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What We’re Reading: Disney Drone Show, Google Earth VR and much more | Marxent

What We're Reading

Welcome to another edition of What We’re Reading, Marxent’s weekly series featuring staff members highlighting the best articles, videos, music and more they saw over the prior 7 days. This week, those finds included stories from theArs Technica, Business Insider, MacRumors, The Verge and many more. Up first, it’s …

The Best Thing We Read This Week

Marxent Director of Sales Jeff Morrow had his eyes on the sky — or Wired stories about cool things being done in the sky, anyway. Disney has teamed with Intel to produce “Starbright Holidays” at the Walt Disney World Resort in Orlando. “With the push of a button, 300 drones ascend from a ground station and float over a nearby lake,” a Wired Magazine story on the display begins. “You can’t see them at first — it’s well after sundown — but you can hear them falling into formation. The music starts, the drones light up, and the choreography begins. This isn’t just the latest Disney World attraction. It’s a whole new breed of entertainment.”

The Best Thing We Wrote This Week

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Fresh off being featured as part of the School of Advertising Arts “Be You” series, Gabbi Hardin wrote about her journey from student to Marxent Graphic Designer in the Marxent @ Work piece, “Want to find your dream job? Start with the right education.” “For as long as I can remember I’d set a timeline for myself: Finish high school, earn a college degree, get a job, get married, buy a house and have babies. Sometimes I’d get so caught up following the timeline, I’d forget I had to, say, pick a major or decide on a career path,” Gabbi wrote. “Luckily, one of my high school teachers suggested I go to art school. I was against it at the time — coming from a small farming community, I didn’t realize I’d actually be able to support myself with an art degree.”

Also of note, Marxent Human Resources Manager Megan Gray turned up in Forbes Magazine this week, quoted in the story “15 Questions Technical Hiring Managers Love To Ask In Interviews,” by Laurence Bradford. Check it out for Megan’s explanation of why she likes the question, “Can you tell us about a time you failed?”

Go on, keep reading

A recent Ars Technica story boldly proclaimed, “VR’s killer app has arrived, and it’s Google Earth,” catching the eye of Marxent Project Manager Patrice Hall. “Thrilling to read that Google built an immersive experience for Google Earth. I can’t wait to try this out,” Patrice says.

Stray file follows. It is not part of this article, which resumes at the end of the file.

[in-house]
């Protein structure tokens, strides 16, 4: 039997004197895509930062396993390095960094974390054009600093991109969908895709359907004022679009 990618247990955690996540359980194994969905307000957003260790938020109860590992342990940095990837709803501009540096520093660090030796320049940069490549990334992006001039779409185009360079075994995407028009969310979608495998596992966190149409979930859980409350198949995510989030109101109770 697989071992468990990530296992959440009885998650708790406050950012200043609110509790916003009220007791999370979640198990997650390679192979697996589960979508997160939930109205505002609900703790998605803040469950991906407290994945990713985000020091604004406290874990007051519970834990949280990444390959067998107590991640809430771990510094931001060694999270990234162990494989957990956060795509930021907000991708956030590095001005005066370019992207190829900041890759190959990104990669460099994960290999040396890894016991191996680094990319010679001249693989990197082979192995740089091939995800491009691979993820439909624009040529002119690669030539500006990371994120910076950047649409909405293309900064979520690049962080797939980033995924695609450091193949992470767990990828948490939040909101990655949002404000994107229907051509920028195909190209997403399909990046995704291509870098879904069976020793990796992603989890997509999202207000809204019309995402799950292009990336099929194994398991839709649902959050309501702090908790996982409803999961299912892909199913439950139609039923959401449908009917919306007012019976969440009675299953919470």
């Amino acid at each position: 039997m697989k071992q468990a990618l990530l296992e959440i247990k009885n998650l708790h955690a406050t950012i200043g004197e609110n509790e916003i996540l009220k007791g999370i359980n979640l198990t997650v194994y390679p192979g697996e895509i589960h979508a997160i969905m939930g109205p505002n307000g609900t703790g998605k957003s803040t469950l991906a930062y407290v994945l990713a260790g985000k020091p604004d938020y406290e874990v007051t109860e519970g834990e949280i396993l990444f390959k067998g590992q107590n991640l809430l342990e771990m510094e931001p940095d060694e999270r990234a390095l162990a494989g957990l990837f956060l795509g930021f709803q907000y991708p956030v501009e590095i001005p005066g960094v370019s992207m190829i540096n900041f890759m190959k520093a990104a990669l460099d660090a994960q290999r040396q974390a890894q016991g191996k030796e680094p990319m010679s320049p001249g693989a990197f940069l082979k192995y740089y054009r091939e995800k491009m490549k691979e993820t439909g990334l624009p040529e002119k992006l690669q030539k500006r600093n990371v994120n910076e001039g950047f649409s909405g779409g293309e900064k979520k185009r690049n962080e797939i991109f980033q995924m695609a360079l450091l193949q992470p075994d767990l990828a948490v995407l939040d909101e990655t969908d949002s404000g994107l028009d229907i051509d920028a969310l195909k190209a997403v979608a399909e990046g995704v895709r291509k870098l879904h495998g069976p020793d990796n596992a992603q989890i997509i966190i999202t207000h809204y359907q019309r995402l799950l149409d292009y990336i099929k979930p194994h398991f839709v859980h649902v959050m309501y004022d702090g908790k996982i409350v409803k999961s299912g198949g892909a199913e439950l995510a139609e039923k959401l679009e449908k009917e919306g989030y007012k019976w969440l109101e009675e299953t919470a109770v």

Ars agrees, saying “Squishy geometry aside, you won’t find a cooler free VR app on any device.”

Making his first appearance in What We’re Reading is Core Content Management Engineer Ian Newland, who shared a different Ars Technica article, this on on Space X’s ambitious plan to fill the sky with low-orbit satellites. “Elon Musk is at it again with more space technology to beat everyone else to the market,” Ian says. Why is this interesting? Ian provides bullet points!

  • Bold strategy to integrate over 4000 satellites that will orbit the earth
  • Talking about very specific speeds (gigabit speeds) which we have a hard time distributing on the ground itself
  • Their technology plan and reasons behind this deployment

A hearty welcome, Ian! Anyone who will bullet out a list of reasons they enjoyed an article is definitely a friend of mine.

On the heels of Tim Cook’s positive comments about Augmented Reality come two rumors about Apple’s future plans: the first involves integrating AR functionality into the iPhone’s camera system, while the second says the big brains in Cupertino are developing AR glasses that will wireless connect to and piggy back off the iPhone.

In related news: An Augmented Reality solution to previewing the results of cosmetic breast enhancement? There’s an app for that (NSFW).

Business Insider asks the question on everyone’s mind: Is this chimp having a great time or a terrible time in Virtual Reality?

And Finally …


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